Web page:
Chicago gang boss Tony Serrano (Nick Mancuso) arrives in the Far East to close a deal with another gang boss, Kinman Tau (Tzi Ma), who has promised to supply the area under his remit with millions of dollars of heroin. However, while Tau is happy to put on some martial arts entertainment for his guest, he draws the line at allowing him to take over his operation entirely, which leads to a breakdown in negotiations. Not so good, but what does this have to do with Chinese-American art student Jake Lo (Brandon Lee)? He is hard at work on his course, but a fellow student keeps trying to persuade him to join his Anti-Communist Government crusade, and Jake is just not interested - he had enough of that at Tiananmen Square...
That's right, they used the massacre of protestors by the Chinese authorities in 1989 as a plot point here, in the first major role for the son of Bruce Lee, Brandon Lee, who obviously had a connection to that part of the world. A fairly exploitative move by the American producers, especially when there was a flashback where we saw our hero watch in horror as his father was squashed by a rampaging tank (!), but after that note of over the top bad taste, Rapid Fire settled into an action flick groove that meant it was little we had not seen before, not for connoisseurs of the form at least. Still, for addicts there were compensations, as often was the case with the shoot 'em ups and beat 'em ups of this era.
For much of Hollywood, the action efforts of the eighties were continuing unabated into the nineties with very little change in the style, but there were things altering, it's just that there was not an overwhelming majority cottoning on. Therefore Rapid Fire was an item that could have been manufactured at any time over the previous decade, with only the presence of a bright young hopeful in the leading role to generate an optimism for the genre's future. Lee was that man, and if you don't know what happened to his promising career then you've never heard of his next work, The Crow, which would be his last, and a genuine attempt to do something different with the clichés by adding a fresh twist to some tried and tested plotting.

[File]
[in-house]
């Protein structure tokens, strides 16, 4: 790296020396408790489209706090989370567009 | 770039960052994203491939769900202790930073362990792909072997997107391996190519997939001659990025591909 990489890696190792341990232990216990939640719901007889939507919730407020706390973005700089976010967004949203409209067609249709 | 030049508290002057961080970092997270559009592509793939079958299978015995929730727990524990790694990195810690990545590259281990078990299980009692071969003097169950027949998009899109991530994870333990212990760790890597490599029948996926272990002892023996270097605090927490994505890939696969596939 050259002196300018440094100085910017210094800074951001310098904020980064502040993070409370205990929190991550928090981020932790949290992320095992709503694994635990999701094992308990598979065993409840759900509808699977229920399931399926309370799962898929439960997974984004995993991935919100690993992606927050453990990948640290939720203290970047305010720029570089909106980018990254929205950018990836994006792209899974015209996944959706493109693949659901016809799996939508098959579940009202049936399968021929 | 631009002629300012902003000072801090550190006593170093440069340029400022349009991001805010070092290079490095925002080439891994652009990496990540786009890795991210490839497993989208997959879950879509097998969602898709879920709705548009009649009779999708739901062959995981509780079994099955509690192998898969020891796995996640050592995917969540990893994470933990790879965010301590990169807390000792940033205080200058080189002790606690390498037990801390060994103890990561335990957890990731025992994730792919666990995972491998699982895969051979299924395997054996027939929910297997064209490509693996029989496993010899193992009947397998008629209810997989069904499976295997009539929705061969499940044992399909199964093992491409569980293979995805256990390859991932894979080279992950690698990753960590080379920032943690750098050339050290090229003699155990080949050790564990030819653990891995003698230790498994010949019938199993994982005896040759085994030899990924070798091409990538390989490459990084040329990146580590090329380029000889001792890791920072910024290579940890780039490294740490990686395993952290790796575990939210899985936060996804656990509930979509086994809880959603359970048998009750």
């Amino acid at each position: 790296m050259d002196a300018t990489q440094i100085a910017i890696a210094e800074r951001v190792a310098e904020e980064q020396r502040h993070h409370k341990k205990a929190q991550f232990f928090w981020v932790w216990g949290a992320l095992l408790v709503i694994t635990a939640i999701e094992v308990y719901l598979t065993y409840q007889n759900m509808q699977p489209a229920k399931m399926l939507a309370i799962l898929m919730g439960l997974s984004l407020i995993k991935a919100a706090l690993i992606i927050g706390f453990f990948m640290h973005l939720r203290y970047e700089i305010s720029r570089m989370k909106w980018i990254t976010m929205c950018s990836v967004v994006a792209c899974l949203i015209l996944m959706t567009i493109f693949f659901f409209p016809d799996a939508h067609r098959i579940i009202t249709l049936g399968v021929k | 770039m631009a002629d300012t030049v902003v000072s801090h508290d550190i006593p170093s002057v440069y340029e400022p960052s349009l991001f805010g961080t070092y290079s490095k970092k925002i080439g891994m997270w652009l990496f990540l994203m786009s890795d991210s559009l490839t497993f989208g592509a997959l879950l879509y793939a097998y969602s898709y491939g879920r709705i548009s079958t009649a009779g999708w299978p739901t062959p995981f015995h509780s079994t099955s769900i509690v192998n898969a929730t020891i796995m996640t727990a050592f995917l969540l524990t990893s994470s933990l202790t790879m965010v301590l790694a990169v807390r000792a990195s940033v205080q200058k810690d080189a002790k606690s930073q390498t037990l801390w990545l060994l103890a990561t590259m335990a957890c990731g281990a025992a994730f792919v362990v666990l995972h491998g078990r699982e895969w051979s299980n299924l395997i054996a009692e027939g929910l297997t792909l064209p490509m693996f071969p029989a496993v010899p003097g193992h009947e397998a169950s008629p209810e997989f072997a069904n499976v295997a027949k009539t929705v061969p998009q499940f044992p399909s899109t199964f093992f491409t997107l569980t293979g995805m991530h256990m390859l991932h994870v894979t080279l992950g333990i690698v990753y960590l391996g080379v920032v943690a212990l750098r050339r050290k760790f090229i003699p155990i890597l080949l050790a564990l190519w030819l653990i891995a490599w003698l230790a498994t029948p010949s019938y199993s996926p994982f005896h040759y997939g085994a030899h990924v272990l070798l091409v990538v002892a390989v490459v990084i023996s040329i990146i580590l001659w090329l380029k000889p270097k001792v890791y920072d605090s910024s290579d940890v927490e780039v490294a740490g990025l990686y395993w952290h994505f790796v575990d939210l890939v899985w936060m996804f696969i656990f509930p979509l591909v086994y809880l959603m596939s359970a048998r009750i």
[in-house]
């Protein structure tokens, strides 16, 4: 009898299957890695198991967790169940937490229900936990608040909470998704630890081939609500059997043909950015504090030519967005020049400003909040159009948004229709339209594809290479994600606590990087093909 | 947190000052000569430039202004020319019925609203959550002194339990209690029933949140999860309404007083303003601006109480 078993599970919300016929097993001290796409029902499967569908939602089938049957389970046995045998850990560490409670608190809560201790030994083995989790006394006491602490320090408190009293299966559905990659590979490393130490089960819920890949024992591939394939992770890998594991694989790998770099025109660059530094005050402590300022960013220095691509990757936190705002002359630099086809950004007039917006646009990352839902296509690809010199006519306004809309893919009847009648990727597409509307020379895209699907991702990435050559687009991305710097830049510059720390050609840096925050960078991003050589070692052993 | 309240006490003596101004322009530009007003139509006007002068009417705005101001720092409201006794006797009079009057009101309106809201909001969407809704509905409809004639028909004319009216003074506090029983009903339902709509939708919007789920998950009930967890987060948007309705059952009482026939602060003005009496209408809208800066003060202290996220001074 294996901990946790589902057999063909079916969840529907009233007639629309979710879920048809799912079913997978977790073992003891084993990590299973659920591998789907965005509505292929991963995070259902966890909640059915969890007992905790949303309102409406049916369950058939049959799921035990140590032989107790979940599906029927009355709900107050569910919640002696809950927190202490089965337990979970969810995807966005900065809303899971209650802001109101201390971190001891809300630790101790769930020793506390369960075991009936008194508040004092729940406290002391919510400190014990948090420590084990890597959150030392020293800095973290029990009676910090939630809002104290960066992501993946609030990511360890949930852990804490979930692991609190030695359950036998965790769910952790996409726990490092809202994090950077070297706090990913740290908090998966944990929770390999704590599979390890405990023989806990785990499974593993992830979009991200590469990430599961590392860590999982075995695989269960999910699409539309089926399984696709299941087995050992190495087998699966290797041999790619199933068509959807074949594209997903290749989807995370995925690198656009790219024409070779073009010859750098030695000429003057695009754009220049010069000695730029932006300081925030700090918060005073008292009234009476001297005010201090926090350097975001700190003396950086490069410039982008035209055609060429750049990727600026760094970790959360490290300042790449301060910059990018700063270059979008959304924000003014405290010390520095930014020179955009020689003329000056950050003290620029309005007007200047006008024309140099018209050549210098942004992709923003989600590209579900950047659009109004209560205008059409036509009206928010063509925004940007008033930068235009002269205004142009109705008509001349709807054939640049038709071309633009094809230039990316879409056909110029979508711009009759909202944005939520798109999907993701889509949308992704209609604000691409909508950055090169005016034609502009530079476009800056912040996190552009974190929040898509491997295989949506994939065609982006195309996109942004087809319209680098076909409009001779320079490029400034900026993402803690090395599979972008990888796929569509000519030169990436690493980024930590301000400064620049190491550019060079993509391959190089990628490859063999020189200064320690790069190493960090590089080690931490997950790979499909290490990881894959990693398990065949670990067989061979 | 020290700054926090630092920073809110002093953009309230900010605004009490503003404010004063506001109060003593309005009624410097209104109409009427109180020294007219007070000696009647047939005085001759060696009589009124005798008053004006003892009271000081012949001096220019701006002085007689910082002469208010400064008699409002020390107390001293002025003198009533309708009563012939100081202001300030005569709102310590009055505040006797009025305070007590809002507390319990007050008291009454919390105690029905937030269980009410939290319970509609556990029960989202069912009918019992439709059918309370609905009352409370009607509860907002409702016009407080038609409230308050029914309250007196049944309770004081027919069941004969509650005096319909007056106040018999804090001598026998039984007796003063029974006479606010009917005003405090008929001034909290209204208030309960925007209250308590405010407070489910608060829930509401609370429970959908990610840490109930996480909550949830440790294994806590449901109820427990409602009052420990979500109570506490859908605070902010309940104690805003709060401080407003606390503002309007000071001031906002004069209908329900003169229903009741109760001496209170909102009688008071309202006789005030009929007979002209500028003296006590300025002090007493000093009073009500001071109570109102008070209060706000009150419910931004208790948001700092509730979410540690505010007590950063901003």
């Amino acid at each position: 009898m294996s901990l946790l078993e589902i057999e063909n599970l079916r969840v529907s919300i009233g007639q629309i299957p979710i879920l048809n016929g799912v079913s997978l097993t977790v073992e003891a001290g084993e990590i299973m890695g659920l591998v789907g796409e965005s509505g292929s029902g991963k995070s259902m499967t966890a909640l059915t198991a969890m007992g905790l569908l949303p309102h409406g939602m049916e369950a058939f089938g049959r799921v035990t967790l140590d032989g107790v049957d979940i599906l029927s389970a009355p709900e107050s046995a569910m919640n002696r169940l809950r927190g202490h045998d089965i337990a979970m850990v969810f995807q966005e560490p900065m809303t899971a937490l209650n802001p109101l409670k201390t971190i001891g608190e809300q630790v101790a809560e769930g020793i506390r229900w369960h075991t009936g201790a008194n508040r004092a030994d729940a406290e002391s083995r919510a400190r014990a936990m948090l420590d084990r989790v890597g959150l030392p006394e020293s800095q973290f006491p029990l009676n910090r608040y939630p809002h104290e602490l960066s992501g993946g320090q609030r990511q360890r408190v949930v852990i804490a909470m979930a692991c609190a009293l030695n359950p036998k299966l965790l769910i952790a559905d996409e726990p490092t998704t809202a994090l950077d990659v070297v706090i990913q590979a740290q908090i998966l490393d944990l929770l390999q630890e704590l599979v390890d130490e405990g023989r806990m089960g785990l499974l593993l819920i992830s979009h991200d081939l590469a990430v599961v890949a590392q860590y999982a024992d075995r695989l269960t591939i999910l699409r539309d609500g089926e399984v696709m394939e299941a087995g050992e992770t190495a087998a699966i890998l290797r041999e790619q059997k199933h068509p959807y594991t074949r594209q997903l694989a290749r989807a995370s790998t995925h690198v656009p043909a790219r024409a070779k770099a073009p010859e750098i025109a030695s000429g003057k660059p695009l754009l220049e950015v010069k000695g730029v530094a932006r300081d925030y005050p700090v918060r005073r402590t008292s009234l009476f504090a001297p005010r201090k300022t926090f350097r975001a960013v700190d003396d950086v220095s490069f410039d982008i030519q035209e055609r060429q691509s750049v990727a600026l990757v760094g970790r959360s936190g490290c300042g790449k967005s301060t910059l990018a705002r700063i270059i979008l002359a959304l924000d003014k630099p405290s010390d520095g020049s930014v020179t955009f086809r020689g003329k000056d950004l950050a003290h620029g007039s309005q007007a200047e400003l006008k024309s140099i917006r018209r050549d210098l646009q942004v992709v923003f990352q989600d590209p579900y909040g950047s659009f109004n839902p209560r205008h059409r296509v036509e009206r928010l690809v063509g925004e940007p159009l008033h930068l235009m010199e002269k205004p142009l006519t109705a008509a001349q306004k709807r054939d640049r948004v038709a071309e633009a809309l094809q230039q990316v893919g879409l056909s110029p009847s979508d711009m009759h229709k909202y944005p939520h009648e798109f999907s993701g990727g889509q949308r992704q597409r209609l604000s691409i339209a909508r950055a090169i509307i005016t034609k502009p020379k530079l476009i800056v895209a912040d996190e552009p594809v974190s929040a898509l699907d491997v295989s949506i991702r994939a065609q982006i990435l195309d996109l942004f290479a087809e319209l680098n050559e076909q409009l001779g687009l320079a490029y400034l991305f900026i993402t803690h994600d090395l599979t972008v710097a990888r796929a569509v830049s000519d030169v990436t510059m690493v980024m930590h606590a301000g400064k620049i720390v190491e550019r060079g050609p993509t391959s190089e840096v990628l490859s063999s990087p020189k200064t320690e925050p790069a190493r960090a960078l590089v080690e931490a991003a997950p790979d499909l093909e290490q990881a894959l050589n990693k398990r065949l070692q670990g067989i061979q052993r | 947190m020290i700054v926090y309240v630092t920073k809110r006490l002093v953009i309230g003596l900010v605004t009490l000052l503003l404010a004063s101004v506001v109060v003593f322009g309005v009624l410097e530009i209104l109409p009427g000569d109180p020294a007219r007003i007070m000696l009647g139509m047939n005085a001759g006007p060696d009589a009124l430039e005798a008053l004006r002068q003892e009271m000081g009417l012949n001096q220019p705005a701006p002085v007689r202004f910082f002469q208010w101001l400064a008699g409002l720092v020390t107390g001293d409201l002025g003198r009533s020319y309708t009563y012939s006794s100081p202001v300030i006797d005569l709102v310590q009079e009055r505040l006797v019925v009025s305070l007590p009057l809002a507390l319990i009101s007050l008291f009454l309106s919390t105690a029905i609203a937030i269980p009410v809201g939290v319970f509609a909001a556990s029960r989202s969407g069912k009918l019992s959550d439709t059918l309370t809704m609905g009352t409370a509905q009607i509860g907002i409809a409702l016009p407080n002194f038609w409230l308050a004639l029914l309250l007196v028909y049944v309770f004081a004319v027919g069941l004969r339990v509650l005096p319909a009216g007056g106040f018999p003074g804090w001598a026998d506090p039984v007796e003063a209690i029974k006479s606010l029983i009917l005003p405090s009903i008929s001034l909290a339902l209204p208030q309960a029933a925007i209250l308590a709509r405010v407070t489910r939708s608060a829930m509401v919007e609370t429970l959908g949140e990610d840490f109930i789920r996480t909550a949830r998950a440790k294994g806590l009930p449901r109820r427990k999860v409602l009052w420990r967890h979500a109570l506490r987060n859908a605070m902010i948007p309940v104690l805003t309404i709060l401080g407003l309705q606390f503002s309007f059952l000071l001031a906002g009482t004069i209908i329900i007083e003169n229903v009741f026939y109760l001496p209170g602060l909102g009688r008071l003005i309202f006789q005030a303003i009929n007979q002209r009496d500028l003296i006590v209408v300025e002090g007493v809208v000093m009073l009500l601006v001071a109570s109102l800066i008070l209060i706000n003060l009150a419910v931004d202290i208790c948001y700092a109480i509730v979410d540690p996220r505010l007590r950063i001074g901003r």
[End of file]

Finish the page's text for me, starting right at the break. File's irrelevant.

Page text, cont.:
This, on the other hand, was a necessary stepping stone to prove that Lee had what it took to be a new face for the future, building on his old man's legacy to carry on that tradition, just as Eastern martial arts was beginning to make headway in the movies of the West. He was certainly athletic enough (director Dwight H. Little wasted no time in getting his star to strip off his shirt at every possible opportunity) and had the moves, as witnessed in one of the defining acts of an action star of this time, a battle with Al Leong. This was the penultimate combat sequence, and a definite highlight as the two of them go at it hammer and tongs, a scene worthy of inclusion in a Hong Kong kung fu effort with hardly any changes necessary; if anything, it was more impressive than Lee taking on Tzi Ma for the climax.
It wasn't all Lee's show, however, for an actor who might have been cast as a bad guy more often with this sort of material was Jake's ally here. Powers Boothe played a non-crooked cop who persuades him to contribute to taking down Serrano after Jake witnesses him shooting a business rival. With Serrano hot on his heels, and bent lawmen dogging his escape route, he needs a man of integrity like Boothe's memorably-named Mace Ryan to save the day, as the student has previously been established as being reluctant to leap into action, against the Chinese troops a few years before or against the hoods who are now trying to kill him. Obviously pacifism is offered very short shrift in a story like this, and so it was Lee soon set about doling out the boots to the head and even picking up guns to have bullets aimed in a likewise direction, much as you would expect. Nevertheless, for an action entry of this vintage there was always going to be a memorable bit or two, and here if Leong vs Lee didn't float your boat, how about Boothe winning at bowling by using his gun? Music by Christopher Young, including a couple of rawk power ballads - one for the love scene.